Convicted mob boss, John Gotti, 61, died in a U.S. federal prison Monday. Correspondent in reports Gotti was the head of one of the most notorious crime families in the United States. Gotti was serving a life sentence for murder and racketeering when he died of throat cancer.

The former mob boss was the head of New York's Gambino crime family, one of the city's most powerful mafia rings. Gaining national attention as a "criminal" celebrity, he was seen as one of the most notorious gangsters in the nation.

Although Gotti tried to pass himself off as a plumbing supply salesman, he was convicted in 1992 of racketeering and six killings. One of his victims included the former mob boss, "Big Paul" Castellano, whom he succeeded as "head of the family."

When Gotti took over the Gambino crime family in 1986, it had hundred of members and was involved in loan sharking, extortion and industries, including construction and garbage hauling.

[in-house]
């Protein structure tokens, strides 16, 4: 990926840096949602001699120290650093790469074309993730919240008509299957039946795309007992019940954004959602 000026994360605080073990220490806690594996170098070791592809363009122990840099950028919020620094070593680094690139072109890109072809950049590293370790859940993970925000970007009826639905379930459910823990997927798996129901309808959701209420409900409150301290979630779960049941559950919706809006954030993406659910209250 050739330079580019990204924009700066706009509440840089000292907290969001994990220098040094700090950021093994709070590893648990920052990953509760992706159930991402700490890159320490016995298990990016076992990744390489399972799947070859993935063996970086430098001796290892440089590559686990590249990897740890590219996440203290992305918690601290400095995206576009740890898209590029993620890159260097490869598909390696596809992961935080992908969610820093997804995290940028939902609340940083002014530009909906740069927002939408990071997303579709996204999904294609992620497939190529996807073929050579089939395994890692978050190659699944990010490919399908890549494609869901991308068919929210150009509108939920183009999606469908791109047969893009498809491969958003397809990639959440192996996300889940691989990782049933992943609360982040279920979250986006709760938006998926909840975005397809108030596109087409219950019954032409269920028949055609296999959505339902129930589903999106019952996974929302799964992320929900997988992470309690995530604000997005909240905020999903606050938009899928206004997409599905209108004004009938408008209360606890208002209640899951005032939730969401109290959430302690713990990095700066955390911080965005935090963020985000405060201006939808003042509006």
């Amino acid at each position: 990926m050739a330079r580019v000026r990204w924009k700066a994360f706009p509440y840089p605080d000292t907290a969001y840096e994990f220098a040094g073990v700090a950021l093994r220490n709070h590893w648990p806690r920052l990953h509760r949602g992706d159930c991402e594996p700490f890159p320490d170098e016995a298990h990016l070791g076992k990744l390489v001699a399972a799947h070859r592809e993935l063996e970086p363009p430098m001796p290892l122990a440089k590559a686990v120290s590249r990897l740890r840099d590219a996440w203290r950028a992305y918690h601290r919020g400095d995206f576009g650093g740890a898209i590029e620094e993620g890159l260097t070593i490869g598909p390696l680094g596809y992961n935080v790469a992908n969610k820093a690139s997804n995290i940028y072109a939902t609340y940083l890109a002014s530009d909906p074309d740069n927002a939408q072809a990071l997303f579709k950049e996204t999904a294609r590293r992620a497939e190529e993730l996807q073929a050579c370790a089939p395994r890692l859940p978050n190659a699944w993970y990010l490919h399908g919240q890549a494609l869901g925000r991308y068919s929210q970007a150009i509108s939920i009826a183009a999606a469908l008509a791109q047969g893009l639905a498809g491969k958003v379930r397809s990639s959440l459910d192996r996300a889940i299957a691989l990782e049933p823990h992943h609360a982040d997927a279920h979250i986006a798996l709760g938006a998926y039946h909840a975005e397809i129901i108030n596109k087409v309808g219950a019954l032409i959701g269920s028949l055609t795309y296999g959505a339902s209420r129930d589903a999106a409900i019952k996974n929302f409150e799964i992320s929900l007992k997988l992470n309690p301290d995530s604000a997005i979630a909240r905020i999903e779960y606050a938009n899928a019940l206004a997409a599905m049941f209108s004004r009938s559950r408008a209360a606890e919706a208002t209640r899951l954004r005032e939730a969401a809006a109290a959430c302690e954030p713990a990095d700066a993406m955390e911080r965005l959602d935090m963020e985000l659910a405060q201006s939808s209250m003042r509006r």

The conviction of John Gotti followed years of FBI investigations into organized crime. After a series of acquittals, authorities were finally able to build a case against Gotti through electronic surveillance. On tape, Mr. Gotti talked specifically about his role in the killings.

Early in his career in the 1970s, Gotti spent three years in a federal prison for cargo thefts and hijackings at New York's Kennedy airport. He later spent four more years in prison for murder but climbed up the ladder of organized crime after his release.

Gotti was born in 1940 in Brooklyn, New York. He was the son of Italian immigrants. He quit school at age 16. At first, Gotti was a petty criminal, but he soon became acquainted with mobsters from the Gambino family.

Although Gotti allegedly continued to run the crime family from prison, his health had deteriorated in recent years. His death came less than a week after prosecutors announced the indictment of more than a dozen associates and relatives of the Gambino crime family, including this brother.